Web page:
“There’s still a ways to go when it comes to giving young learners the foundation that they need, and the desire to stay with math their whole lives,” says Francis “Skip” Fennell, president of the National Council of Teachers of Mathematics. The NCTM recently released its “Curriculum Focal Points,” an extension of the council’s 2000 publication,“Principles and Standards for School Mathematics,” which laidout a vision for developing a high-quality math curriculum.“Curriculum Focal Points” expands on that document by identifyingareas of emphasis at each grade level, pre-K throughgrade 8. Together, these two publications provide resources toguide mathematics curriculum, instruction, and assessment.
MathScore.com, from the Accurate Learning Systems Corporation of Palo Alto, CA, is aligned to the NCTM Focal Points. An online environment that allows students unlimited access to practice their math skills, the program randomly generates problems and adapts their difficulty based on student performance. MathScore gives teachers a unique view into student progress by tracking performance and displaying results in a spreadsheet highlighting each student’s starting and ending levels of mastery. “In one hour on Math- Score, an entire classroom can complete one month’s worth of customized, timed tests,” says Steven Yang, founder and CEO of MathScore. “The teacher doesn’t have to do any paperwork, saving about 15 hours of time away from teaching.”
Another new technology based on the existing NCTM standards is NorthStar Math from Harcourt Achieve. NorthStar Math provides 4 million math problems through a flexible online tool. The software helps educators create differentiated, standards-aligned practice problems, assess their students, and report findings for predictive analysis for grades 3 through 12.
Updated and New Favorites
Some existing math and science products are receiving performance updates to speed processing power for teachers and enhance the interface for students. Waterford Early Math and Science, a pre-K to secondgrade program from Pearson Digital Learning, is up to version 4.1, featuring a revamped sequencer engine that makes the software more individualized and responsive to student performance. The software also contains new labs and online experiments for teachers.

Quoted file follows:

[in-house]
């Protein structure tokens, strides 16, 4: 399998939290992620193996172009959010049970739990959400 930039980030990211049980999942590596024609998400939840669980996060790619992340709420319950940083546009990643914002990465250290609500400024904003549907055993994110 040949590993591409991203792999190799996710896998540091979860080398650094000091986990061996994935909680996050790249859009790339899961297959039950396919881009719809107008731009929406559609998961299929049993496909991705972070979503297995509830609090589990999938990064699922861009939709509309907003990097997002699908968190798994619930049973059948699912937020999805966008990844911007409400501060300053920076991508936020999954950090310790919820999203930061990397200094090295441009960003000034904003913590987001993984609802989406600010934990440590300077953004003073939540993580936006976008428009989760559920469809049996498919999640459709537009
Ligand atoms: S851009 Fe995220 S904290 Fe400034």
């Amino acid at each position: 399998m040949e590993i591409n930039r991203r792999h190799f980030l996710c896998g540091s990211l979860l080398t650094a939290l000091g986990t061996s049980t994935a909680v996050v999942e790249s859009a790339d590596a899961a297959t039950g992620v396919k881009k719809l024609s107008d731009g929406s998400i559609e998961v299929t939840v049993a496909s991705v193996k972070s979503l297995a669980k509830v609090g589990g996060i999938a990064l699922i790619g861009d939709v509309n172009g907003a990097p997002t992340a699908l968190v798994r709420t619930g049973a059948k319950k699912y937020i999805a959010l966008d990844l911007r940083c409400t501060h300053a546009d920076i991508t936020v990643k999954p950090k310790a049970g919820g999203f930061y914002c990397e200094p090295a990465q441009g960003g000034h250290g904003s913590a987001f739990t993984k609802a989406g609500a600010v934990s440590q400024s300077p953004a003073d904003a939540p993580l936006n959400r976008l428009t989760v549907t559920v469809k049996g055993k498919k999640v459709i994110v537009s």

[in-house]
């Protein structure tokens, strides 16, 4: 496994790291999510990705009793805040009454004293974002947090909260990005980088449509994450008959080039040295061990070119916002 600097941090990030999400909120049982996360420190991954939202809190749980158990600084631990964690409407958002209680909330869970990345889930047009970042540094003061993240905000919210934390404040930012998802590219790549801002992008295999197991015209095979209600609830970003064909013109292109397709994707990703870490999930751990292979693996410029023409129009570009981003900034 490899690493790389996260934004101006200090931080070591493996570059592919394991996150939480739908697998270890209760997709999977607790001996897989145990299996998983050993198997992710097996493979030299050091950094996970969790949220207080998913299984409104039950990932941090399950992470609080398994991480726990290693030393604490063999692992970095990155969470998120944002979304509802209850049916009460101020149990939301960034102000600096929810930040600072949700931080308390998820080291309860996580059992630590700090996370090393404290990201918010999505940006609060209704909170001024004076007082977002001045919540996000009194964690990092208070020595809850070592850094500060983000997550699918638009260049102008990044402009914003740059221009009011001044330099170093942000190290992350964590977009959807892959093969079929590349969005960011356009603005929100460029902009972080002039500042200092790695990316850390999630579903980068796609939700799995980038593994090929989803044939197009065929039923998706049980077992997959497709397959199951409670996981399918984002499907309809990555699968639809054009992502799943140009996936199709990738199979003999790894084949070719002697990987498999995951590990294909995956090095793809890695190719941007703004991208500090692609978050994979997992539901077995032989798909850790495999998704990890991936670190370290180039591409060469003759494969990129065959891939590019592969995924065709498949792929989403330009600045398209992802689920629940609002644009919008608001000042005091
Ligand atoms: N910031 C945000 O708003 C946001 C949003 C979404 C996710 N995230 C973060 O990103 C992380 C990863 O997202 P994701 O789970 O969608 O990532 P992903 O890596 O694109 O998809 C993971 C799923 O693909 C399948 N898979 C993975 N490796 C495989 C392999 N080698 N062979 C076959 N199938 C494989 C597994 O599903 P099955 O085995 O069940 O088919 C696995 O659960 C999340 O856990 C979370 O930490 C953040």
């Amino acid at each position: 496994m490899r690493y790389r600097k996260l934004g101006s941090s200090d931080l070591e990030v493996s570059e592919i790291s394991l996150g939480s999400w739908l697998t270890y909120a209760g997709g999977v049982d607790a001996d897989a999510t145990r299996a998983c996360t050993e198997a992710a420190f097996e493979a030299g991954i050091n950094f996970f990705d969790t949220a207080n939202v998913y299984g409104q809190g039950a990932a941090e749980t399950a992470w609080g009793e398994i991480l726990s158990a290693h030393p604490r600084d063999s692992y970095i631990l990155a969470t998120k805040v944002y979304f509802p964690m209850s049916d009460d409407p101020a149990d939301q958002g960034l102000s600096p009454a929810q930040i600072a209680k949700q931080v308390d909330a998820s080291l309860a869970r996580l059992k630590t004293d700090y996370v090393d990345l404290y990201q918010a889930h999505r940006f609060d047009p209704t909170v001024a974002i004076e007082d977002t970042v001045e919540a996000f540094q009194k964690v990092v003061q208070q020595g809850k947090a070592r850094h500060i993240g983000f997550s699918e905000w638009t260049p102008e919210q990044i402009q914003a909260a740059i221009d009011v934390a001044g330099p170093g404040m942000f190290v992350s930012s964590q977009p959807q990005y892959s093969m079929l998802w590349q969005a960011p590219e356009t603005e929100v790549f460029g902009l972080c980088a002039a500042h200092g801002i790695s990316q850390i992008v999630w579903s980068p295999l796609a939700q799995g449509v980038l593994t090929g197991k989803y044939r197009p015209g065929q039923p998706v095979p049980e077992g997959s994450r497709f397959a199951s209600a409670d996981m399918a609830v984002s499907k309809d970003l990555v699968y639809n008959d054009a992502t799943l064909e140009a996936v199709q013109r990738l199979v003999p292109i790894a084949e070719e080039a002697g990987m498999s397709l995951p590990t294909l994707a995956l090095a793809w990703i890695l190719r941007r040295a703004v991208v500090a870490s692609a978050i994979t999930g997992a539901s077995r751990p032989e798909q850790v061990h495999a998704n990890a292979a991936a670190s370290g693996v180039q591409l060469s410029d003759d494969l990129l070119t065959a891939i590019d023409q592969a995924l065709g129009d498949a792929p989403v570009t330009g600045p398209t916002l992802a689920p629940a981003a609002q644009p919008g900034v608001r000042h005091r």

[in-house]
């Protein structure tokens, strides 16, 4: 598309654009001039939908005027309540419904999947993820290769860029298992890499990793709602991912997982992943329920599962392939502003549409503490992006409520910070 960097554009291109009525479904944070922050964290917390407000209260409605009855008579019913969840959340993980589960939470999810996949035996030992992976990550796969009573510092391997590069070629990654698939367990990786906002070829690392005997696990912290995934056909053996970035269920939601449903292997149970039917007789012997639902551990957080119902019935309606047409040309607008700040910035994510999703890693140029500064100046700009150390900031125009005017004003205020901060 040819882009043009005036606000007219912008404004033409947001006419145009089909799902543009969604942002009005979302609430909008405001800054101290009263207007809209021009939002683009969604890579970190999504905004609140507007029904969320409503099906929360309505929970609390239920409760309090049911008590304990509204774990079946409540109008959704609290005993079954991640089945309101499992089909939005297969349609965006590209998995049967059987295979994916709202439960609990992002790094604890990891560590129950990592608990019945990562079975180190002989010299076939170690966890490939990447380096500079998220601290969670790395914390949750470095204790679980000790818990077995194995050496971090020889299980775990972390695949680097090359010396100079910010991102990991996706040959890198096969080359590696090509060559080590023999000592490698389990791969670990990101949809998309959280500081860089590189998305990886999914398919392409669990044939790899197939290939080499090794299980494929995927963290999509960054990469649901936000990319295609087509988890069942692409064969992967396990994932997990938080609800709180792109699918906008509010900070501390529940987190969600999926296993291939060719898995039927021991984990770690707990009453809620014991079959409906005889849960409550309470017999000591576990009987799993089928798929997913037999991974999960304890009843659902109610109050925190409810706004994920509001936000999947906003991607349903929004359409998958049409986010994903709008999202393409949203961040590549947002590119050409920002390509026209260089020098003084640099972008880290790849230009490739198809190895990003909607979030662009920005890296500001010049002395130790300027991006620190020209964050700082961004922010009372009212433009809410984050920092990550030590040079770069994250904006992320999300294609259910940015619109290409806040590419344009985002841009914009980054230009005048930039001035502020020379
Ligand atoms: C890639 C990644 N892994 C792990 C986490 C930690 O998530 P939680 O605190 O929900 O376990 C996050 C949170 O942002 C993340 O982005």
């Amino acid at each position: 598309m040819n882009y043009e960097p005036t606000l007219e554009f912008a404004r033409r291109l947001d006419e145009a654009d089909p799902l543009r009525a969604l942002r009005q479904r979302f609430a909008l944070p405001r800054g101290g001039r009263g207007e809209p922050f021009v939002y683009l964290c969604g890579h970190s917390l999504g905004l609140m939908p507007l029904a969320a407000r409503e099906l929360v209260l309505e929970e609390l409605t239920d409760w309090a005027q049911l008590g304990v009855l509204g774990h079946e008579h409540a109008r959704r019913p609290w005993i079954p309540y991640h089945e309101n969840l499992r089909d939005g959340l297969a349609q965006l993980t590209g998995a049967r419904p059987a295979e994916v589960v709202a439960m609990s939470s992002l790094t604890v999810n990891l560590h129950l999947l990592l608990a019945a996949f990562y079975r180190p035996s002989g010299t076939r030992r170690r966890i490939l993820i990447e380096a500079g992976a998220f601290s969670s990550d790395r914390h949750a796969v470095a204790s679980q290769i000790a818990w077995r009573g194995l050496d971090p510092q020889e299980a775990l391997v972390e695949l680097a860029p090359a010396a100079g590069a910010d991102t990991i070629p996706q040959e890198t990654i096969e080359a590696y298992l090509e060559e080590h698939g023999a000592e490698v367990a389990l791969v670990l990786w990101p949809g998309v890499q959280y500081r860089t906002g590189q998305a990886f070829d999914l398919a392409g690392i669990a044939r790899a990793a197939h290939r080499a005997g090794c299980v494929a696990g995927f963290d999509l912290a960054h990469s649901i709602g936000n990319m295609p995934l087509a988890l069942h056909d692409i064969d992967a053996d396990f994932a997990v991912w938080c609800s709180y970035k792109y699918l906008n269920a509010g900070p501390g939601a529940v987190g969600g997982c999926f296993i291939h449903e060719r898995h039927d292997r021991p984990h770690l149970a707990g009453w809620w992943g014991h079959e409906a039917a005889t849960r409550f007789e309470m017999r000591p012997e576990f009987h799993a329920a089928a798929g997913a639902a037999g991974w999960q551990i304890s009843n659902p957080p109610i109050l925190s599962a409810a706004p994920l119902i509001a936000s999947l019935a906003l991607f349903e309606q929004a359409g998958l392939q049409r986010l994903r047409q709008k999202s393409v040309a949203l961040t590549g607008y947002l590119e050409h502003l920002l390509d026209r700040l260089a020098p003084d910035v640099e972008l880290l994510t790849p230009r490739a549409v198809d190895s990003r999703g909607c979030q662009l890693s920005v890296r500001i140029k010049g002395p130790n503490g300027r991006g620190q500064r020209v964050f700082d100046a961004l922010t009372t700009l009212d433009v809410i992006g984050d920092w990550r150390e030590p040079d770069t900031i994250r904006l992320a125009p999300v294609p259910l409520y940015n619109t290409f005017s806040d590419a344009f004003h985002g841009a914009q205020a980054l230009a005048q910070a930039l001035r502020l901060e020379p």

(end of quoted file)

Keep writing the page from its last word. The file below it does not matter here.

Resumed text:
“We want to show kids that math gives science structure, and that science gives math real-life application,” says Heidi Anderson, product manager for Pearson Digital Learning.“Students need to see math concepts at work, and a scienceexperiment like measuring units of water lets them seethe real-world association. Then they will start asking questions,which is what the scientific method is all about.”
New from software maker Knowledge Adventure comes JumpStart World, a K-2 tool for the home which employs a 3-D learning environment that offers children games and missions to complete. Key features include the personalized monthly progress reports that track each child’s success, and parent-tip e-mails offering ideas for engaging children away from computers as well.
“We know that parents want to help, but they don’t want to be viewed as policemen,” says Leslie House, senior vice president of product development at Knowledge Adventure.“We want to create software that feels like they are helpingand making it enjoyable for [their kids].”
Beverly Ellman, a second-grade teacher at Coeur d’Alene Elementary in Los Angeles, says another Knowledge Adventure product, Math Blaster, has transformed her students’ math skills: “Their favorite program is ‘Mastering the Basics,’ which spans many levels. The use of the program has had a significant positive effect on their mathematical reasoning skills. They have learned to apply strategies and results from simpler problems to more-complex problems; they have figured out so many math ‘tricks.’ Last year, when we began using the different Knowledge Adventure math programs in our entire second grade, every single student scored proficient or above on the state math tests. That was a first.”
Andrew Matranga is a freelance writer based in Boulder, CO.
This article originally appeared in the 02/01/2007 issue of THE Journal.